James Careless /
02.27.2014 09:00 PM
NHL Expands Outdoor Games Schedule
CBC adds blinding sunlight, snow to list of production hazards
In a first for Yankee Stadium, the New York Rangers and the New Jersey Devils battled it out during the Coors Light NHL Stadium Series at the home of the Bronx Bombers last month.
OTTAWA—For 60 years, Canada’s CBC-TV has been broadcasting NHL games via its Hockey Night in Canada production unit. But the problems HNIC faced when covering the Jan. 26, 2014 matchup between the New York Rangers and the New Jersey Devils were definitely not what they were accustomed to. That’s because this afternoon game was held outdoors at Yankee Stadium, during the midst of the “polar vortex” that was super-chilling the Eastern seaboard. As a result, the HNIC crew had to deal with below-freezing temperatures, frigid winds, and snow showers.

But the biggest issue wasn’t the cold but rather the intense sunlight reflecting off the ice surface, which blinded players and cameras alike. It was so bad, that “we had to delay the puck drop by about 35 minutes because of the glare,” said Joel Darling, HNIC’s executive producer. The subsequent arrival of clouds was a relief, even though they dumped snow on the ice during the second period. The Rangers won the game 7-3.

ADVENTURES IN BROADCASTING
Weather was just one of the challenges faced by the HNIC crew, which has been shooting regular season outdoor games since the NHL launched the 2003 Heritage Classic between the Montreal Canadians and the Edmonton Oilers at Edmonton’s open-air Commonwealth Stadium, home to the Edmonton Eskimos Canadian Football League team.

Joel Darling, executive producer for “Hockey Night In Canada”
Compared to the outdoor conditions of that game, last month’s match in New York was comparatively balmy. The temperature at Commonwealth Stadium during the 2003 Heritage Classic was –22 degrees below zero (once the wind chill was factored in). For the record, the Canadians beat the Oilers with a score of 4-3.

The 2003 game also marked the first high-definition NHL game shown on CBC, according to Darling. “Because we didn’t have our own HD mobile unit at that time, we had to bring in a Japanese game show truck based in New York City. Edmonton was so cold, our fiber-optic cables got brittle and kept snapping.”

The game in New York is part of the NHL’s “Coors Light NHL Stadium Series,” which consists of four games, two at Yankee Stadium, one at Dodger Stadium in Los Angeles and the final match next month at Soldier Field in Chicago between the Pittsburgh Penguins and Chicago Blackhawks. These games are distinct from the New Year’s Day “NHL Winter Classic” and “NHL Heritage Classic” outdoor games.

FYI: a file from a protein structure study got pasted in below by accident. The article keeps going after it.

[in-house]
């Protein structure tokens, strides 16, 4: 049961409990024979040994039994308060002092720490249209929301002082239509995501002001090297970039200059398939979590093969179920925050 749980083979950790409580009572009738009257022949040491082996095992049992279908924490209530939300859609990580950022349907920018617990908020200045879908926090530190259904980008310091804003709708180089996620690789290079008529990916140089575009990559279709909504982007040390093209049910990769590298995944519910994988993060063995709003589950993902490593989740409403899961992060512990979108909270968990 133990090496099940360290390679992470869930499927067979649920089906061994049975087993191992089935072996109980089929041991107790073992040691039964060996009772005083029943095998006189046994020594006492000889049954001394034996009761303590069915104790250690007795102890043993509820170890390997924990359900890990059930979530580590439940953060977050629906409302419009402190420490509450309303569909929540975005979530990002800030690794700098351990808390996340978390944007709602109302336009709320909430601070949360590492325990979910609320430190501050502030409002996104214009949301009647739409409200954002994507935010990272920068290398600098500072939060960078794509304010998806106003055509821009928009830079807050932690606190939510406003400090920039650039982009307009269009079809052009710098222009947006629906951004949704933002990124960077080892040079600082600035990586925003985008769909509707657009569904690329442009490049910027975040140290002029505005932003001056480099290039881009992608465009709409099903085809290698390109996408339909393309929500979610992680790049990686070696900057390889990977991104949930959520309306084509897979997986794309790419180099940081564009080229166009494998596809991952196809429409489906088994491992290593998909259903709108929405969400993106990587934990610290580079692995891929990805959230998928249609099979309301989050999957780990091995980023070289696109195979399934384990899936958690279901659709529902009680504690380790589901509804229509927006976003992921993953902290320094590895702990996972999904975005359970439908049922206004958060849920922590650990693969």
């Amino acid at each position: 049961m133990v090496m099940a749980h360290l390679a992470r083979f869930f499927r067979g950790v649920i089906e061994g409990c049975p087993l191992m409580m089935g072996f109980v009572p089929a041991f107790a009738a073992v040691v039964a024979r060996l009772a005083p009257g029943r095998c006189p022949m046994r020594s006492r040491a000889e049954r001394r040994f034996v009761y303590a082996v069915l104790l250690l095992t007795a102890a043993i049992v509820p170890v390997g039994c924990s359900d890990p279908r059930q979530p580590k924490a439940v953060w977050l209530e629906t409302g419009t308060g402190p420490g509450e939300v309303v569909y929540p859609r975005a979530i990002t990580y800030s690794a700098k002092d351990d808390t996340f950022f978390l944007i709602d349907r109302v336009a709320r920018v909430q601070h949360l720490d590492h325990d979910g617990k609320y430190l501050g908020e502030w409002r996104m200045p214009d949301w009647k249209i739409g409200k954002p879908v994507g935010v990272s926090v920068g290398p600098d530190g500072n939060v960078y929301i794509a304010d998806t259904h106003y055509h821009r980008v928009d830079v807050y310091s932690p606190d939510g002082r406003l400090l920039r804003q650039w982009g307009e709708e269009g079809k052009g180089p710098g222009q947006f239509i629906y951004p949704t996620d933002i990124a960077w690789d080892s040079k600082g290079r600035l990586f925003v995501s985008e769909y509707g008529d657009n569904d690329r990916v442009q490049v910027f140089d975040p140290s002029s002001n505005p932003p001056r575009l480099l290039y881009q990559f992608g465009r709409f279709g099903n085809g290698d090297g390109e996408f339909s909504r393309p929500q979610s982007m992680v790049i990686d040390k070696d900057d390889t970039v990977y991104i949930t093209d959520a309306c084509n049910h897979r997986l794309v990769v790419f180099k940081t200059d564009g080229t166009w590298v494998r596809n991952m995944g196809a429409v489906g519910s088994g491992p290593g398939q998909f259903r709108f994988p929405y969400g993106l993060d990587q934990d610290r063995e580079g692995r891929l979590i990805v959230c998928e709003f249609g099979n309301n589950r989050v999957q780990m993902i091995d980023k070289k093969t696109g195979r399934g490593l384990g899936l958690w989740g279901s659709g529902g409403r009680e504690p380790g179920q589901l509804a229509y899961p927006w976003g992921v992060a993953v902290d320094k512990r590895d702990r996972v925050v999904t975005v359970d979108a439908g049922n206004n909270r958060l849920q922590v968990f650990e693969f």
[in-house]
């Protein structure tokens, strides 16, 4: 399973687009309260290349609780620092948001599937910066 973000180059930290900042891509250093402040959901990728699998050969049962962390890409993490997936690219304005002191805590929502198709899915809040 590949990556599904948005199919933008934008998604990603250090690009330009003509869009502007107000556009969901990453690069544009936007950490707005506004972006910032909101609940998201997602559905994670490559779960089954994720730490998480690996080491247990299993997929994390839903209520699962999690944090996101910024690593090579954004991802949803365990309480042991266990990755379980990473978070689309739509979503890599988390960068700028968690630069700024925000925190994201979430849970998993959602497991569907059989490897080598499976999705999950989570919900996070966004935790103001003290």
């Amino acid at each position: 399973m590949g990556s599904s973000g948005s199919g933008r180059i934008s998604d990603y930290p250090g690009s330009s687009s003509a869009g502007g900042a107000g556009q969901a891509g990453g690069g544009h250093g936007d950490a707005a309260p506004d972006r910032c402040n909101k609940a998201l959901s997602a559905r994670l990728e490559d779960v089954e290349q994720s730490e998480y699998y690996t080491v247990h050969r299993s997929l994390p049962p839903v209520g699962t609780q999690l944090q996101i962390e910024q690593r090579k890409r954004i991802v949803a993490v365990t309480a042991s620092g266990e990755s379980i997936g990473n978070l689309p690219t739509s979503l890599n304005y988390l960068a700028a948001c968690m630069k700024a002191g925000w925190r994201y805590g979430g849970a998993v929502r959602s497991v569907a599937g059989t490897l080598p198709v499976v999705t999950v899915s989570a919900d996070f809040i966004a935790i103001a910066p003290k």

Normally, the HNIC crew (and their U.S. counterparts at NBC) shoot hockey games in arenas where camera positions, commentator/ production space, and the necessary production and cabling are already in place.

Shooting outdoor games, which are typically located at baseball or football stadiums, is a complete departure from HNIC’s indoor routine. “It’s always a new building to us,” said Darling. Because these venues are not designed for hockey’s 180-degree style of video coverage, “the biggest challenges are the sightlines and the camera positions,” he said.

A case in point: The Jan. 25, 2014 outdoor night game at Los Angeles’ Dodgers Stadium – between the Los Angeles Kings and the Anaheim Ducks—was played on a refrigerated ice surface laid out lengthwise between first and third base, close to home plate. “We were able to secure the camera positions at first and third,” said Darling. “But we had to find new positions for the rest of our cameras.”

Shooting an outdoor game in Los Angeles was pleasant, given that it was a comfortable 61 degrees on a clear California night, but comfort was hard to find in New York the next day. “Our people are out there for five to six hours, once you factor in pre-game preparations,” said Darling. “We had to make sure they were warmly dressed, properly fed, and comfortable for the entire run.”

FLEET OF TRUCKS
To cover these events, HNIC relies on a fleet of HD mobile trucks leased from CBC Mobile Productions, the for-profit mobile production arm of the CBC. At the New York game, HNIC used the company’s 53-foot Infinity HD trailer equipped with a Grass Valley Kalypso switcher, Calrec Artemis audio console, six Sony HDC- 1500 HH camera, two six-channel XT3 EVS servers, and a four channel Spotbox and X-File, supplemented by CBC Mobile’s Champion Production-B unit. In Los Angeles, HNIC used CBC Mobile’s Premiere HD unit, a 53-foot trailer with a Grass Kalypso switcher, SSL C100 audio console, three EVS six-channelXT2 servers and a mix of four Sony HDC-1000 and five HDC-1500 cameras.

“Whenever we can, we like to dress up the shoot,” Darling said. “For instance, for the upcoming NHL Heritage Classic in Vancouver on March 2—between the Canucks and the Ottawa Senators—we’ll be installing a CableCam at BC Place Stadium.”

HNIC’s crew will get a bit of a break for the Vancouver game. For one thing, BC Place Stadium has a retractable roof, with the stands being covered even when it is open. For another, March temperatures in this west coast Canadian city range from above freezing to the mid –40s, so HNIC’s crews should be relatively comfortable.

This said, Darling isn’t complaining about shooting NHL games in cold weather. In fact, he relishes the experience. “It’s a truly magical experience, what with the big crowds, the large venues, and even the weather and all that it brings,” he said. “Everyone—the fans, players, and our people— know that an outdoor NHL game is a really special event, and they all love being part of it.”



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